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This weekend, as many as two million residents took to Hong Kong streets dressed in black, to protest a highly controversial proposed law.

Since early last week, more and more protesters have been visible each day, with demonstrators chanting demands that Chief Executive Carrie Lam resign. By Sunday, it had become a “black sea” of protesters.

“It’s much bigger today. Many more people,” one protester told reporters on Sunday. “I came today because of what happened on Wednesday, with the police violence.”

Lawyers and judges fear that if Hong Kong citizens are extradited to mainland China under the new rule, they would be “plagued by torture, forced confessions and arbitrary detention.”

The law also indirectly “would threaten the rule of law that underpins Hong Kong’s international financial status.” The island’s wealthy are already stashing their cash offshore.

When the bill came up for discussion by lawmakers, protesters insisted it be totally withdrawn. Police responded and “more than 70 people were injured by rubber bullets and tear gas.”

The anger of island citizens grew until the “most violent street protests in decades” broke out. By Sunday, along with swelling crowds, chants were “echoing off the gleaming office towers of the Asian financial hub,” Reuters reports.

According to James To, member of the rival Democratic Party, Lam “has missed golden opportunities to show repentance and recover and now has lost all credibility to govern.”

On Sunday, Lam issued an apology, recognizing that “deficiencies in the government’s work had led to substantial controversies and disputes in society.”

As Reuters notes: “She apologized for the way the government had handled the draft law, which had been scheduled for debate last Wednesday, but gave no further insight into its fate.”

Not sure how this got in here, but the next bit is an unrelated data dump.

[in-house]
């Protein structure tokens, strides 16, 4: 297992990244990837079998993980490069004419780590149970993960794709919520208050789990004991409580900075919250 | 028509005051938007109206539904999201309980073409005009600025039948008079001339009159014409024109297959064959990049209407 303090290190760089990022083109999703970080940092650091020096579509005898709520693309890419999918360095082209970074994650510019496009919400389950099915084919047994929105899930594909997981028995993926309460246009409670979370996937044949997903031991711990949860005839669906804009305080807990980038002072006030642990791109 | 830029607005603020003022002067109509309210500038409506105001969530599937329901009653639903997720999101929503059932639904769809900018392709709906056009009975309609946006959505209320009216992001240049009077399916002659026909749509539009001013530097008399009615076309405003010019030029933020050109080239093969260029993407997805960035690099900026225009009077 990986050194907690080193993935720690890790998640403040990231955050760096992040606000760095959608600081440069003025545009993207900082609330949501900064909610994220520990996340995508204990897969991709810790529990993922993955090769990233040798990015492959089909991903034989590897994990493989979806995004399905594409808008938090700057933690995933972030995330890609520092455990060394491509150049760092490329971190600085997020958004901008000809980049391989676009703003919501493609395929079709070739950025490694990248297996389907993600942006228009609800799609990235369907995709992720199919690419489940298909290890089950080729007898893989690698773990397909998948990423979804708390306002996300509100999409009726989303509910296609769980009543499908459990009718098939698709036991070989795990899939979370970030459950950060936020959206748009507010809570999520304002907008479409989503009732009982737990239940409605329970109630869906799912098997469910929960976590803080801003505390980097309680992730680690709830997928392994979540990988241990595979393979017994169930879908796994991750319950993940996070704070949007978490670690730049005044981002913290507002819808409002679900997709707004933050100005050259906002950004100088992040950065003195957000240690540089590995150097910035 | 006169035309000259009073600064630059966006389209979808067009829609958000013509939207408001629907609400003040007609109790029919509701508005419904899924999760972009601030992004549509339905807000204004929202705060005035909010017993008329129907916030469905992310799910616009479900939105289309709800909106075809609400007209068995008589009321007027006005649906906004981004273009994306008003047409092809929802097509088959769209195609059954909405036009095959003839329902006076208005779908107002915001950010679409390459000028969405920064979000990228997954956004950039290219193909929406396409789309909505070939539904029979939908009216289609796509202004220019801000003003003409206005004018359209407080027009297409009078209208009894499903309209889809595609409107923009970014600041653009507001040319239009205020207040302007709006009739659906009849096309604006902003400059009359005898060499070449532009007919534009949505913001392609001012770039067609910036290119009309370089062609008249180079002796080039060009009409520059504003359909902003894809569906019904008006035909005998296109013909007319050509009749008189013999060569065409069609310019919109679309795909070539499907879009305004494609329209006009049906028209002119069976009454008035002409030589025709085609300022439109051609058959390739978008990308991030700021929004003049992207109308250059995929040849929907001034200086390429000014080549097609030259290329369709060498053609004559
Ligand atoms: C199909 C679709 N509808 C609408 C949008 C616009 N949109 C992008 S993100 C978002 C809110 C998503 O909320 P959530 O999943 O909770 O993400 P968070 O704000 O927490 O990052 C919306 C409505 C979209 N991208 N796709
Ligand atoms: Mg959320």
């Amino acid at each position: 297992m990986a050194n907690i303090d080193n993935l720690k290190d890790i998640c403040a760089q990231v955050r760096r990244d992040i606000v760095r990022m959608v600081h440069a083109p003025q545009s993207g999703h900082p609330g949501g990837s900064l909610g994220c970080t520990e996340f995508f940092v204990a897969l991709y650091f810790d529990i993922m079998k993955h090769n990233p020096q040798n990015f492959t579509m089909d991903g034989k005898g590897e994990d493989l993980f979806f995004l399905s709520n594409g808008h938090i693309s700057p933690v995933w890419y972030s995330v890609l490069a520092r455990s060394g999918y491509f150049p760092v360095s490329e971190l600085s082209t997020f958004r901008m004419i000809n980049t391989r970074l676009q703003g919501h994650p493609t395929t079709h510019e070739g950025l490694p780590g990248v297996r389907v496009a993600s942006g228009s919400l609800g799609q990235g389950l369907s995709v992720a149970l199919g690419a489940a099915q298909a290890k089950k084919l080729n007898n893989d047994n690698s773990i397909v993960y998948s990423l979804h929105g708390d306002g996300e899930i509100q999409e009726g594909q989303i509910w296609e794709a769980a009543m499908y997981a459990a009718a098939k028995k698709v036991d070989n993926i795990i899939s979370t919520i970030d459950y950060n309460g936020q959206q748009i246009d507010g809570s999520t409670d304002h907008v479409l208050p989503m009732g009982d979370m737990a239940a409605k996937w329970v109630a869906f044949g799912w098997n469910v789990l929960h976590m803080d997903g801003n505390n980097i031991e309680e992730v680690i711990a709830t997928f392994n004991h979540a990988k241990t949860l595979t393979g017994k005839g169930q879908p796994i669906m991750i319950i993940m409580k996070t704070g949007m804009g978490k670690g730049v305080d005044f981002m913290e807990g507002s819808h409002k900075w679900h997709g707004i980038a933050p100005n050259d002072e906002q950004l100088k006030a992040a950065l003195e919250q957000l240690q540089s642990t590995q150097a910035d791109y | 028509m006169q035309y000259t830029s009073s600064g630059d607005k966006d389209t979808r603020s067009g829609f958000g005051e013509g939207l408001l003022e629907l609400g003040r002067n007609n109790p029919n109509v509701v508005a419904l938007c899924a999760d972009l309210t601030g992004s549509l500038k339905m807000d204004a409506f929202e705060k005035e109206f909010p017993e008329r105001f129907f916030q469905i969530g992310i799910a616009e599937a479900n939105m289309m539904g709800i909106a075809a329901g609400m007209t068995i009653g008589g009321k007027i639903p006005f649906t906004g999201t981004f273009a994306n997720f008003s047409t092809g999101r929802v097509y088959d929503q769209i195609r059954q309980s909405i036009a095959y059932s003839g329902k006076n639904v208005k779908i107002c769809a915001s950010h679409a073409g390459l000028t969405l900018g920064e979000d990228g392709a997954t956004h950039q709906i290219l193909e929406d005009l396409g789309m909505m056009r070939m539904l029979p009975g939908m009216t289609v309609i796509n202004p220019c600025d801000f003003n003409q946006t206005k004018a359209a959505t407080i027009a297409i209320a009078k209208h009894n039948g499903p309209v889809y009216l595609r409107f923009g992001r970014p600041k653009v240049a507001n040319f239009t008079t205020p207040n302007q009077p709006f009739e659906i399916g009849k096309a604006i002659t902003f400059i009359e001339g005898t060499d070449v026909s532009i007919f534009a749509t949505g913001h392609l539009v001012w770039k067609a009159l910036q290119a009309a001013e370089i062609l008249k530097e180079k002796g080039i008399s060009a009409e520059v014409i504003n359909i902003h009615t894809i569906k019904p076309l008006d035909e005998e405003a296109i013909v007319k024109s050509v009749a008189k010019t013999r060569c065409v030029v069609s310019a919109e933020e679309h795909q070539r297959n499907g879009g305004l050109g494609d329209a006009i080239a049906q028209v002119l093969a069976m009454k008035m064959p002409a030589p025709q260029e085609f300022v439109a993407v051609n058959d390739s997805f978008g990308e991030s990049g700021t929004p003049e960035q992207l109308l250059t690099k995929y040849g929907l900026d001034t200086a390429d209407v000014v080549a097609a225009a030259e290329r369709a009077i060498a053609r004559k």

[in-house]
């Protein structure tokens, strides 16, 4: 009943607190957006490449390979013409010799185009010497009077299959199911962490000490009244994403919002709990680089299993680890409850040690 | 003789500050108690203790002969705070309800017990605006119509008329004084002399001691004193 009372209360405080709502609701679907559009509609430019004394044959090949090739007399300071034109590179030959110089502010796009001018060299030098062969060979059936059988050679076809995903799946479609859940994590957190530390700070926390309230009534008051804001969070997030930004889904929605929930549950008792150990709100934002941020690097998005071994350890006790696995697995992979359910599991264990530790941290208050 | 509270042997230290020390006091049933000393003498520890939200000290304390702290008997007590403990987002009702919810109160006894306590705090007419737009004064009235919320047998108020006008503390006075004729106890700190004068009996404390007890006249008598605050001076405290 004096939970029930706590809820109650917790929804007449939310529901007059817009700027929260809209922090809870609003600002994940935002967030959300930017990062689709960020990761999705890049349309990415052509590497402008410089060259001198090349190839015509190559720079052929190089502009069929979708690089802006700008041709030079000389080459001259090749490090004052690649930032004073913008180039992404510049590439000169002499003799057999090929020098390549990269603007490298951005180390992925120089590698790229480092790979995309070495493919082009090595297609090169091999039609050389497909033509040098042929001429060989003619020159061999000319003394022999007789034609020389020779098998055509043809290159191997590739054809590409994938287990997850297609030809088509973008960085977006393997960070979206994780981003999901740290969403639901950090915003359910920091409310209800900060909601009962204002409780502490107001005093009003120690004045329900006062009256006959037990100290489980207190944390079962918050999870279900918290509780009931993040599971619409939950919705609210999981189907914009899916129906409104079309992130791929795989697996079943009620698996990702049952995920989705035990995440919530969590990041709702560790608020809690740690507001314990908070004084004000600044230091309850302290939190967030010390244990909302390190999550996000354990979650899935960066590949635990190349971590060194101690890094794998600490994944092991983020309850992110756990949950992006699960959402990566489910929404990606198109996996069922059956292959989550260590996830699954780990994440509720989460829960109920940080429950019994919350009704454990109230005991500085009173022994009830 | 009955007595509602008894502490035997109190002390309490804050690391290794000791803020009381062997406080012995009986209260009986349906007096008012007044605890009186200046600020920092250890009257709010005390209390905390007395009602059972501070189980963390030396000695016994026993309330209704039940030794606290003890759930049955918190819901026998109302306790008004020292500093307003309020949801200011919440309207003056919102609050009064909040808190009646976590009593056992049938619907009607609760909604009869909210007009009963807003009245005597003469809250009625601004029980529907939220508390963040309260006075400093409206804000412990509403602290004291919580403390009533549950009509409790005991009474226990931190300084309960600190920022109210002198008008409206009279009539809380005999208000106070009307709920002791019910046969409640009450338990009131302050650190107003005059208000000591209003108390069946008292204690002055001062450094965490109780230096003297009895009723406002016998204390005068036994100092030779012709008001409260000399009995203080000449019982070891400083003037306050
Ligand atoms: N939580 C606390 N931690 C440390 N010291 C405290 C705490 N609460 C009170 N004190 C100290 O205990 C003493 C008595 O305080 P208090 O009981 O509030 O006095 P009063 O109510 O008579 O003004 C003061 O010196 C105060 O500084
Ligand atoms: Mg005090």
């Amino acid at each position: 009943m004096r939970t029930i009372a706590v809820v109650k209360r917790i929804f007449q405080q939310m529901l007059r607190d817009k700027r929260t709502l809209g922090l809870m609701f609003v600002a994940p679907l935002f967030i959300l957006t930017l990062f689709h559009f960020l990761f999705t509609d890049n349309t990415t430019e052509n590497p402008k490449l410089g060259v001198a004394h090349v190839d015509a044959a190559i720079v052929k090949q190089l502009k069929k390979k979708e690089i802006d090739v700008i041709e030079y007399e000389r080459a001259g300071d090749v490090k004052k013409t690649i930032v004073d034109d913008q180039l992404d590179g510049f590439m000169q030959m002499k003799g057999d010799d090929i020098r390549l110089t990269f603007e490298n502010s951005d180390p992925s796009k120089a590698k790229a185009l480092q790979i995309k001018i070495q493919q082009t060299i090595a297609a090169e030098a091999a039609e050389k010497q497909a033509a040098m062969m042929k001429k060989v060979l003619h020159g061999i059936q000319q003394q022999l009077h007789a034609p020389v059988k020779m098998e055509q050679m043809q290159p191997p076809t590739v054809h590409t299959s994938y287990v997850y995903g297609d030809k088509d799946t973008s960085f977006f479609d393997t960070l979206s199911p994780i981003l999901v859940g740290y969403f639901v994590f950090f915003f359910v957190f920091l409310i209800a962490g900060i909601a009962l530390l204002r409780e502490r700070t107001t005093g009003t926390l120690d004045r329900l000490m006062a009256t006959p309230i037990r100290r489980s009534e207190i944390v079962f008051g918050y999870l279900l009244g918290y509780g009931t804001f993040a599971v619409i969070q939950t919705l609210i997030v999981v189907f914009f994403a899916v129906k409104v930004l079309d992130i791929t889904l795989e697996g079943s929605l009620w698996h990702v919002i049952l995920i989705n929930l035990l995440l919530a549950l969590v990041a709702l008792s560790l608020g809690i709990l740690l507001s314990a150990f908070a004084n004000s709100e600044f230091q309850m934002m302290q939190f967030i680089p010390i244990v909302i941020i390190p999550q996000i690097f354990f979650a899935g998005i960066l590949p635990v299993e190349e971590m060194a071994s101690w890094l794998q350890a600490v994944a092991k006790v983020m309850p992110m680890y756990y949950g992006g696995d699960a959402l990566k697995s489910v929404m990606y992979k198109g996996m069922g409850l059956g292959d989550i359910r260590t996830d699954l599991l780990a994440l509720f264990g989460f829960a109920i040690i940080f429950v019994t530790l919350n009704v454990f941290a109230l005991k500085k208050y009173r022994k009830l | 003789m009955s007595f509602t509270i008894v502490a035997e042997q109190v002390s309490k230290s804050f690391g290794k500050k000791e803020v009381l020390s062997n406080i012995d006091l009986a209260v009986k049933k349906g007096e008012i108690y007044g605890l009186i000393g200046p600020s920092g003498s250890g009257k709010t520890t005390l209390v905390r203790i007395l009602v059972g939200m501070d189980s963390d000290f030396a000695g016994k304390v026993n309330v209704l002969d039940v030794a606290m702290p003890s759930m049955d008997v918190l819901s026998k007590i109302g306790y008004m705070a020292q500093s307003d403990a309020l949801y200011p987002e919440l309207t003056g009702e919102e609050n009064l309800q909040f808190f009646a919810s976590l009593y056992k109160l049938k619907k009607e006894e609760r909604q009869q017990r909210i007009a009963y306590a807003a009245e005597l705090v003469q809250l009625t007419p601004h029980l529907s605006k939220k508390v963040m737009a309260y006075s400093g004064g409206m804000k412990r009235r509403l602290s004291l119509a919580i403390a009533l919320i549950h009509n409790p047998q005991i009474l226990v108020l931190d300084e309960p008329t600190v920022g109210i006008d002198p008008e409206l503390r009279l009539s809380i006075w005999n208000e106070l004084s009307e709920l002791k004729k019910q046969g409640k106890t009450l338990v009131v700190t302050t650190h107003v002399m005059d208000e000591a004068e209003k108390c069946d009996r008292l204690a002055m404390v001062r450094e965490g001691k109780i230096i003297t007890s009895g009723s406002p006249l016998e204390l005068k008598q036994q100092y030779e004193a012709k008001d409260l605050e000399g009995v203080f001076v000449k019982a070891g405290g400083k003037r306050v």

An unnamed senior government official described as “close” to Ms. Lam has been telling the press that the law has been taken off the table but the Chief Executive couldn’t step down, “even if she wanted to.”

China makes that decision and Xi Jinping won’t even consider it.

“It’s not going to happen. She’s appointed by the central government, so for her to step down requires a very high level of considered discussion and deliberation at the mainland level,” the official states.

If Lam were to leave office now, all sorts of awkward “democracy” related questions would surface. “It would create more sorts of problems than it solves, at all sorts of levels,” the official explains.

The law was only temporarily suspended but is effectively dead in the water, the anonymous official assures.

“Suspending it actually means withdrawal … it would be absolute political suicide to bring it back again.”

Secretary of State Mike Pompeo weighed in on the situation. “We’re watching the people of Hong Kong speak about the things they value, and we’ll see what Lam’s decision is in the coming days and weeks.”


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